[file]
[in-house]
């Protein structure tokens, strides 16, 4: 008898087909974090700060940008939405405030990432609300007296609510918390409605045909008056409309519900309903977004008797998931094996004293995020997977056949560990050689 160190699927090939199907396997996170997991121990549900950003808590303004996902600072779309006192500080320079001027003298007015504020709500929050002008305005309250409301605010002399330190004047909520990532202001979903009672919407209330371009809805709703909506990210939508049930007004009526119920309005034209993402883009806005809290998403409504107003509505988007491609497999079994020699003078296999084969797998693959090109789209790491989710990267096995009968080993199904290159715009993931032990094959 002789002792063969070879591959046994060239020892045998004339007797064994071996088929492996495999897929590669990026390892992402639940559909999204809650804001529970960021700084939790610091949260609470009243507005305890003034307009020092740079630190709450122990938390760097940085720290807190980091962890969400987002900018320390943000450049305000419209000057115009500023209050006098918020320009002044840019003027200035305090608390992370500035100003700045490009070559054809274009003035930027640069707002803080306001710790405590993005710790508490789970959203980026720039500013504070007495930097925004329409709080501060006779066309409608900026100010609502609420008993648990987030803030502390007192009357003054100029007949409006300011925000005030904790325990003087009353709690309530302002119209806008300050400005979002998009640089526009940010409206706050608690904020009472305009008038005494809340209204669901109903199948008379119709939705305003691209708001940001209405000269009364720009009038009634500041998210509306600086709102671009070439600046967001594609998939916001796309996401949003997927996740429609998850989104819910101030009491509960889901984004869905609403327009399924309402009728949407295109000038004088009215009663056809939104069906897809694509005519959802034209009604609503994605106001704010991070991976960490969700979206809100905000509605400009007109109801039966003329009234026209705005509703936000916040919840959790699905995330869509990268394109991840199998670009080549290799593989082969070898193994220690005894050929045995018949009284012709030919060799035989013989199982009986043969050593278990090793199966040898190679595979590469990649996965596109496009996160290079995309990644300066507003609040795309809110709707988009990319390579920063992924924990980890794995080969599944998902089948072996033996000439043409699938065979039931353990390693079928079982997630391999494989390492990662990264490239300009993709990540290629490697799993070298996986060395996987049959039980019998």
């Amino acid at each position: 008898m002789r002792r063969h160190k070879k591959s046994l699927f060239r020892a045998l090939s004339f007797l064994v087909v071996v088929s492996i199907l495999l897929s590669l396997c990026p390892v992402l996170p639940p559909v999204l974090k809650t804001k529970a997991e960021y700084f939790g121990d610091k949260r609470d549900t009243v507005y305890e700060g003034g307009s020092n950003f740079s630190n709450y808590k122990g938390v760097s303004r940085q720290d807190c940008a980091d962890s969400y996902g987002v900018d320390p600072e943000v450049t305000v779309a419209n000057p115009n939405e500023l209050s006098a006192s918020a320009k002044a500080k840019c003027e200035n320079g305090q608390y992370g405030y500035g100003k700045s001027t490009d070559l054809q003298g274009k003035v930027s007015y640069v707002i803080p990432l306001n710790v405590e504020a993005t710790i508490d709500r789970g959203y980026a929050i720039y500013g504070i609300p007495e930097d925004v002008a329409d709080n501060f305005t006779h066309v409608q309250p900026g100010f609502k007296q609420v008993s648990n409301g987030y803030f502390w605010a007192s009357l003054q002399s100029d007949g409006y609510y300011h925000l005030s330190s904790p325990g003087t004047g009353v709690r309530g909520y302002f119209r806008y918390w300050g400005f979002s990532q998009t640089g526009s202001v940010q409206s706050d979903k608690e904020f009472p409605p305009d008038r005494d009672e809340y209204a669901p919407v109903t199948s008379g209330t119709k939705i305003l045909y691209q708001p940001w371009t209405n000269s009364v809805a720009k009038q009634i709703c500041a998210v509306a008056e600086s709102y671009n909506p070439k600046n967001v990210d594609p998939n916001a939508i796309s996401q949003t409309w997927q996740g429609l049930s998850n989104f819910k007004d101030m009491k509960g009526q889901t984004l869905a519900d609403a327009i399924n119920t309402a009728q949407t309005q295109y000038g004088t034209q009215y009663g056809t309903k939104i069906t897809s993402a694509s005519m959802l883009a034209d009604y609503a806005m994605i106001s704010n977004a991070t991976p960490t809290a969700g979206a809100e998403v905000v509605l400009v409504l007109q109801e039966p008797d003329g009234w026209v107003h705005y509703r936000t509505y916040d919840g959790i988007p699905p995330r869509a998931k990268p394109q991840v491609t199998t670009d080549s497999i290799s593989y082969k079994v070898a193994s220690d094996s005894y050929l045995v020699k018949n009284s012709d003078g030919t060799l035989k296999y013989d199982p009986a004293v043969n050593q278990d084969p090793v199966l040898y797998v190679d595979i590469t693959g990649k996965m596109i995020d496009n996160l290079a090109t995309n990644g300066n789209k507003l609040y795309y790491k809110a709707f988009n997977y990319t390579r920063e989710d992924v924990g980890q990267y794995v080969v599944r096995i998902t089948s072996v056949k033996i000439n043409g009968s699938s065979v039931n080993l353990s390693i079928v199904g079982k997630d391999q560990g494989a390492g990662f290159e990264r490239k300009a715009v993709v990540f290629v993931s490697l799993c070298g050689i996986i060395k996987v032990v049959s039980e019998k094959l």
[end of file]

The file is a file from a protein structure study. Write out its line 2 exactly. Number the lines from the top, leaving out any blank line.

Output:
């Protein structure tokens, strides 16, 4: 008898087909974090700060940008939405405030990432609300007296609510918390409605045909008056409309519900309903977004008797998931094996004293995020997977056949560990050689 160190699927090939199907396997996170997991121990549900950003808590303004996902600072779309006192500080320079001027003298007015504020709500929050002008305005309250409301605010002399330190004047909520990532202001979903009672919407209330371009809805709703909506990210939508049930007004009526119920309005034209993402883009806005809290998403409504107003509505988007491609497999079994020699003078296999084969797998693959090109789209790491989710990267096995009968080993199904290159715009993931032990094959 002789002792063969070879591959046994060239020892045998004339007797064994071996088929492996495999897929590669990026390892992402639940559909999204809650804001529970960021700084939790610091949260609470009243507005305890003034307009020092740079630190709450122990938390760097940085720290807190980091962890969400987002900018320390943000450049305000419209000057115009500023209050006098918020320009002044840019003027200035305090608390992370500035100003700045490009070559054809274009003035930027640069707002803080306001710790405590993005710790508490789970959203980026720039500013504070007495930097925004329409709080501060006779066309409608900026100010609502609420008993648990987030803030502390007192009357003054100029007949409006300011925000005030904790325990003087009353709690309530302002119209806008300050400005979002998009640089526009940010409206706050608690904020009472305009008038005494809340209204669901109903199948008379119709939705305003691209708001940001209405000269009364720009009038009634500041998210509306600086709102671009070439600046967001594609998939916001796309996401949003997927996740429609998850989104819910101030009491509960889901984004869905609403327009399924309402009728949407295109000038004088009215009663056809939104069906897809694509005519959802034209009604609503994605106001704010991070991976960490969700979206809100905000509605400009007109109801039966003329009234026209705005509703936000916040919840959790699905995330869509990268394109991840199998670009080549290799593989082969070898193994220690005894050929045995018949009284012709030919060799035989013989199982009986043969050593278990090793199966040898190679595979590469990649996965596109496009996160290079995309990644300066507003609040795309809110709707988009990319390579920063992924924990980890794995080969599944998902089948072996033996000439043409699938065979039931353990390693079928079982997630391999494989390492990662990264490239300009993709990540290629490697799993070298996986060395996987049959039980019998």